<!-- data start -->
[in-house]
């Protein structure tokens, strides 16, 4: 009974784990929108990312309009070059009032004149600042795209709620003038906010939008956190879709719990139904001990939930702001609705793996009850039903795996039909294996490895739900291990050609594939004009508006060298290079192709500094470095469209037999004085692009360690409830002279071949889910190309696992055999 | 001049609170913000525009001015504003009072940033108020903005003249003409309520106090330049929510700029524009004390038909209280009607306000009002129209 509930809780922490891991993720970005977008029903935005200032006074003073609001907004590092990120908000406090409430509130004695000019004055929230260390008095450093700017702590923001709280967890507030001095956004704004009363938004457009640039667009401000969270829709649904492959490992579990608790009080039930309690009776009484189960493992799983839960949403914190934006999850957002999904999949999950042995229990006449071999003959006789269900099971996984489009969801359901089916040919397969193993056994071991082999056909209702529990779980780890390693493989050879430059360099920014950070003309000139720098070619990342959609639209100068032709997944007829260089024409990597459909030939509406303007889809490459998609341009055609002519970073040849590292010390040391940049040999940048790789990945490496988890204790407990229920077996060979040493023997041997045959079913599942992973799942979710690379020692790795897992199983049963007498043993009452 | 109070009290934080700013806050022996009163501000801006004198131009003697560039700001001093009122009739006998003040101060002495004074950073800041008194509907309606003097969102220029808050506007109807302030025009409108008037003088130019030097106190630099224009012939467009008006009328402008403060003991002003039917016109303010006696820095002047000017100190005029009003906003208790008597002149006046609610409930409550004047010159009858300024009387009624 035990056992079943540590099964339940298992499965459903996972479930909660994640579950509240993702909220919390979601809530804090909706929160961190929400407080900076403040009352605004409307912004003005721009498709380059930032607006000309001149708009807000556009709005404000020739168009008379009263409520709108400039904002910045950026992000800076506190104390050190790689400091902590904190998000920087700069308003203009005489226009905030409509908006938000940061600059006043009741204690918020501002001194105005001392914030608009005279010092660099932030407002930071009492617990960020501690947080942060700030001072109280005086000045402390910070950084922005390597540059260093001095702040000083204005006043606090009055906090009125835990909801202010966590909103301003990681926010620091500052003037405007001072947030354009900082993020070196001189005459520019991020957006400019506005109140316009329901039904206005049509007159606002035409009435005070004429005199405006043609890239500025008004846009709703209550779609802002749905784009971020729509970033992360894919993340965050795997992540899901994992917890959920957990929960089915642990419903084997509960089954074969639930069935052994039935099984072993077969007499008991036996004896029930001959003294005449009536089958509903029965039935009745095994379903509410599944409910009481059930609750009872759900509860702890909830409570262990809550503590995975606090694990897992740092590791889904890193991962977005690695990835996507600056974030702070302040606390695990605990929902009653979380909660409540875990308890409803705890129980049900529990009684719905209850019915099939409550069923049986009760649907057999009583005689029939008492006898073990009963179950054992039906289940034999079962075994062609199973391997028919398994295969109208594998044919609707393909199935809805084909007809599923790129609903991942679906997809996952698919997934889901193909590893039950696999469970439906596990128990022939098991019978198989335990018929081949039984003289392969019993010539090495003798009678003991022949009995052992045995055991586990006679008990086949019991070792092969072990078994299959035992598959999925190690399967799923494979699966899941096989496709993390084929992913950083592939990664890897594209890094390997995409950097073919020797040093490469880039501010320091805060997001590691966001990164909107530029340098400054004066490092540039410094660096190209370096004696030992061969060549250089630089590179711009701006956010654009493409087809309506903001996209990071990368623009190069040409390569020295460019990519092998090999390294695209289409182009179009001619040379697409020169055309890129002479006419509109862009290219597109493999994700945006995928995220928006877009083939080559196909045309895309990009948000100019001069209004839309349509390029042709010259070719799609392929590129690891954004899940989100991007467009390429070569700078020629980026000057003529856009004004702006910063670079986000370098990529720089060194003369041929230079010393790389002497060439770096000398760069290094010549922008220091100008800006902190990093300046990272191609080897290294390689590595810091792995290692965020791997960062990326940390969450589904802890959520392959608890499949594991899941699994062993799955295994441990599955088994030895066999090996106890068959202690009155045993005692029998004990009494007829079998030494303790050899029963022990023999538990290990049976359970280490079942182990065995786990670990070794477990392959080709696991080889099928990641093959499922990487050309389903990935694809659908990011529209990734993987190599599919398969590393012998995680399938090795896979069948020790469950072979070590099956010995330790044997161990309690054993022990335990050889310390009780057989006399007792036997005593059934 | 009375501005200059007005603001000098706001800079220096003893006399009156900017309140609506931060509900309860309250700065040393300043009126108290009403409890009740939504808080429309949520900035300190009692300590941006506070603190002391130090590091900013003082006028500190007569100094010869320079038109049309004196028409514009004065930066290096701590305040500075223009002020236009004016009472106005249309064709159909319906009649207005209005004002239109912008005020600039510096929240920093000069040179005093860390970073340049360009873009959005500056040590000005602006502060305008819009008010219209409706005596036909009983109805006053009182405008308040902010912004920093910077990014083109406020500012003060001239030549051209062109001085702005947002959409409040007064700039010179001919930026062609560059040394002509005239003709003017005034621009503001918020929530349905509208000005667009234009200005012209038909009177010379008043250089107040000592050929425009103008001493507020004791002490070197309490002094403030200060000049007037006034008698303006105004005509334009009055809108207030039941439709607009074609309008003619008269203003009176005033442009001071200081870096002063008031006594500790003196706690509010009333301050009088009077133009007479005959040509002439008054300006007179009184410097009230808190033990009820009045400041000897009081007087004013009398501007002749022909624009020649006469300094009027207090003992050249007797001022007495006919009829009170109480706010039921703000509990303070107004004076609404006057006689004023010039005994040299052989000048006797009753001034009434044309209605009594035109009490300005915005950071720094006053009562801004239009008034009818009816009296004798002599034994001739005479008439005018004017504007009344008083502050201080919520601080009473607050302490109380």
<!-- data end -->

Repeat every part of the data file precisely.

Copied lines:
[in-house]
């Protein structure tokens, strides 16, 4: 009974784990929108990312309009070059009032004149600042795209709620003038906010939008956190879709719990139904001990939930702001609705793996009850039903795996039909294996490895739900291990050609594939004009508006060298290079192709500094470095469209037999004085692009360690409830002279071949889910190309696992055999 | 001049609170913000525009001015504003009072940033108020903005003249003409309520106090330049929510700029524009004390038909209280009607306000009002129209 509930809780922490891991993720970005977008029903935005200032006074003073609001907004590092990120908000406090409430509130004695000019004055929230260390008095450093700017702590923001709280967890507030001095956004704004009363938004457009640039667009401000969270829709649904492959490992579990608790009080039930309690009776009484189960493992799983839960949403914190934006999850957002999904999949999950042995229990006449071999003959006789269900099971996984489009969801359901089916040919397969193993056994071991082999056909209702529990779980780890390693493989050879430059360099920014950070003309000139720098070619990342959609639209100068032709997944007829260089024409990597459909030939509406303007889809490459998609341009055609002519970073040849590292010390040391940049040999940048790789990945490496988890204790407990229920077996060979040493023997041997045959079913599942992973799942979710690379020692790795897992199983049963007498043993009452 | 109070009290934080700013806050022996009163501000801006004198131009003697560039700001001093009122009739006998003040101060002495004074950073800041008194509907309606003097969102220029808050506007109807302030025009409108008037003088130019030097106190630099224009012939467009008006009328402008403060003991002003039917016109303010006696820095002047000017100190005029009003906003208790008597002149006046609610409930409550004047010159009858300024009387009624 035990056992079943540590099964339940298992499965459903996972479930909660994640579950509240993702909220919390979601809530804090909706929160961190929400407080900076403040009352605004409307912004003005721009498709380059930032607006000309001149708009807000556009709005404000020739168009008379009263409520709108400039904002910045950026992000800076506190104390050190790689400091902590904190998000920087700069308003203009005489226009905030409509908006938000940061600059006043009741204690918020501002001194105005001392914030608009005279010092660099932030407002930071009492617990960020501690947080942060700030001072109280005086000045402390910070950084922005390597540059260093001095702040000083204005006043606090009055906090009125835990909801202010966590909103301003990681926010620091500052003037405007001072947030354009900082993020070196001189005459520019991020957006400019506005109140316009329901039904206005049509007159606002035409009435005070004429005199405006043609890239500025008004846009709703209550779609802002749905784009971020729509970033992360894919993340965050795997992540899901994992917890959920957990929960089915642990419903084997509960089954074969639930069935052994039935099984072993077969007499008991036996004896029930001959003294005449009536089958509903029965039935009745095994379903509410599944409910009481059930609750009872759900509860702890909830409570262990809550503590995975606090694990897992740092590791889904890193991962977005690695990835996507600056974030702070302040606390695990605990929902009653979380909660409540875990308890409803705890129980049900529990009684719905209850019915099939409550069923049986009760649907057999009583005689029939008492006898073990009963179950054992039906289940034999079962075994062609199973391997028919398994295969109208594998044919609707393909199935809805084909007809599923790129609903991942679906997809996952698919997934889901193909590893039950696999469970439906596990128990022939098991019978198989335990018929081949039984003289392969019993010539090495003798009678003991022949009995052992045995055991586990006679008990086949019991070792092969072990078994299959035992598959999925190690399967799923494979699966899941096989496709993390084929992913950083592939990664890897594209890094390997995409950097073919020797040093490469880039501010320091805060997001590691966001990164909107530029340098400054004066490092540039410094660096190209370096004696030992061969060549250089630089590179711009701006956010654009493409087809309506903001996209990071990368623009190069040409390569020295460019990519092998090999390294695209289409182009179009001619040379697409020169055309890129002479006419509109862009290219597109493999994700945006995928995220928006877009083939080559196909045309895309990009948000100019001069209004839309349509390029042709010259070719799609392929590129690891954004899940989100991007467009390429070569700078020629980026000057003529856009004004702006910063670079986000370098990529720089060194003369041929230079010393790389002497060439770096000398760069290094010549922008220091100008800006902190990093300046990272191609080897290294390689590595810091792995290692965020791997960062990326940390969450589904802890959520392959608890499949594991899941699994062993799955295994441990599955088994030895066999090996106890068959202690009155045993005692029998004990009494007829079998030494303790050899029963022990023999538990290990049976359970280490079942182990065995786990670990070794477990392959080709696991080889099928990641093959499922990487050309389903990935694809659908990011529209990734993987190599599919398969590393012998995680399938090795896979069948020790469950072979070590099956010995330790044997161990309690054993022990335990050889310390009780057989006399007792036997005593059934 | 009375501005200059007005603001000098706001800079220096003893006399009156900017309140609506931060509900309860309250700065040393300043009126108290009403409890009740939504808080429309949520900035300190009692300590941006506070603190002391130090590091900013003082006028500190007569100094010869320079038109049309004196028409514009004065930066290096701590305040500075223009002020236009004016009472106005249309064709159909319906009649207005209005004002239109912008005020600039510096929240920093000069040179005093860390970073340049360009873009959005500056040590000005602006502060305008819009008010219209409706005596036909009983109805006053009182405008308040902010912004920093910077990014083109406020500012003060001239030549051209062109001085702005947002959409409040007064700039010179001919930026062609560059040394002509005239003709003017005034621009503001918020929530349905509208000005667009234009200005012209038909009177010379008043250089107040000592050929425009103008001493507020004791002490070197309490002094403030200060000049007037006034008698303006105004005509334009009055809108207030039941439709607009074609309008003619008269203003009176005033442009001071200081870096002063008031006594500790003196706690509010009333301050009088009077133009007479005959040509002439008054300006007179009184410097009230808190033990009820009045400041000897009081007087004013009398501007002749022909624009020649006469300094009027207090003992050249007797001022007495006919009829009170109480706010039921703000509990303070107004004076609404006057006689004023010039005994040299052989000048006797009753001034009434044309209605009594035109009490300005915005950071720094006053009562801004239009008034009818009816009296004798002599034994001739005479008439005018004017504007009344008083502050201080919520601080009473607050302490109380």